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The Knowledge. Can teaching through languages improve overall outcomes?

A new longitudinal study shows teaching subjects in foreign languages could benefit all learners

A new longitudinal study shows teaching subjects in foreign languages could benefit all learners

27 Nov 2023, 5:00

Content and Language Integrated Learning (CLIL) is a form of bilingual teaching where a subject is taught by communicating in another language. It is a widely accepted technique across the world and is commonly used to teach English. Research shows it leads to gains in language proficiency and evidence of accelerated learning within the host subject. Indeed, countries with CLIL in over 11 per cent of their schools have leapt up the PISA tables in recent times.

Here in the UK, there are examples of schools that have taught subjects from science to PSHE through languages from French to Mandarin, but no significant longitudinal studies on its impact.  Policy makers remain sceptical about its credentials. This week, I published a longitudinal study based on my own career-long experience of CLIL in three schools in England.

I began by teaching geography in French some 20 years ago and immediately witnessed the enjoyment of students and staff alike. Increasing numbers of students opted for the CLIL courses and we clearly saw improved attainment and progress in languages for all students whatever their background or ability. SATs results for the end of key stage 3 also indicated that there might be academic gains in other subjects too.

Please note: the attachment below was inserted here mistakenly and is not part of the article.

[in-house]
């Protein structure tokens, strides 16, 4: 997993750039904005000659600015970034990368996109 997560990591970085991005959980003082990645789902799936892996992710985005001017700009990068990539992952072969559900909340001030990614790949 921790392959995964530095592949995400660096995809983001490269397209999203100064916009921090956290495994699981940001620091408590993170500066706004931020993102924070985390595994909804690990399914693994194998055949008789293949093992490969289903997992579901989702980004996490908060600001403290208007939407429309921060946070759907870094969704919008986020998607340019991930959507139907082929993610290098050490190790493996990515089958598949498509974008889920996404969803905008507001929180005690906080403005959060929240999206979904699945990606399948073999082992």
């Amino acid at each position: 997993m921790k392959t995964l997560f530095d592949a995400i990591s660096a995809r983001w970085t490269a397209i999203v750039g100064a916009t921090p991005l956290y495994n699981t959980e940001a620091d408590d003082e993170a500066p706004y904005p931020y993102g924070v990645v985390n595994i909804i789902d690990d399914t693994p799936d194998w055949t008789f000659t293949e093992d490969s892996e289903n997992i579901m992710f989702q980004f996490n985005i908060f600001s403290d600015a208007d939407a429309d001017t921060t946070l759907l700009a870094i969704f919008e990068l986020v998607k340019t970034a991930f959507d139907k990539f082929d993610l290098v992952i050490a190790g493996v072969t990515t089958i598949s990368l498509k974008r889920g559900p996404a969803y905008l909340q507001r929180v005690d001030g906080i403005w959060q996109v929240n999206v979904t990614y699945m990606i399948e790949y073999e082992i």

As the assistant head in charge of data and teaching and learning, I seized the opportunity to engage academics and reviewers to study our work objectively. This proved the short-term gains but also longer-term ones. Five years later, the CLIL cohort achieved higher rates of attainment at GCSE, many opting for A level French.

Later appointed as a deputy head for curriculum, it became a cornerstone of a creative curriculum judged ‘outstanding’ by Ofsted and cited by them for good practice. Here, academics confirmed that by key stage 4, in addition to languages, CLIL cohorts were making higher gains in other subjects with a lot of problem-solving too.

Later again, as headteacher I introduced CLIL at a school in a very deprived area. I continued to teach it too, and to monitor, track and review its impact. I was stunned by its effectiveness at helping our students access the more challenging GCSE curriculum introduced by Michael Gove.

CLIL effectively eliminated the disadvantage gap

In all three schools, CLIL was introduced for between one and two hours a week in years 7 and 8 in addition to their normal MFL time. This relatively small investment of curriculum time provided a great return for MFL uptake and whole-school attainment and progress, and any increase in CLIL time led to greater gains.

Now, in my retirement, I have been able to combine the internal data for all three schools with the overall data from school performance tables to objectively reach conclusions about CLIL’s value as a school improvement strategy.

As a data analyst, I discovered the statistically significant impacts all three schools had in common. As a teacher, I analysed the classroom techniques to evaluate what could have caused these impacts. The results were startling.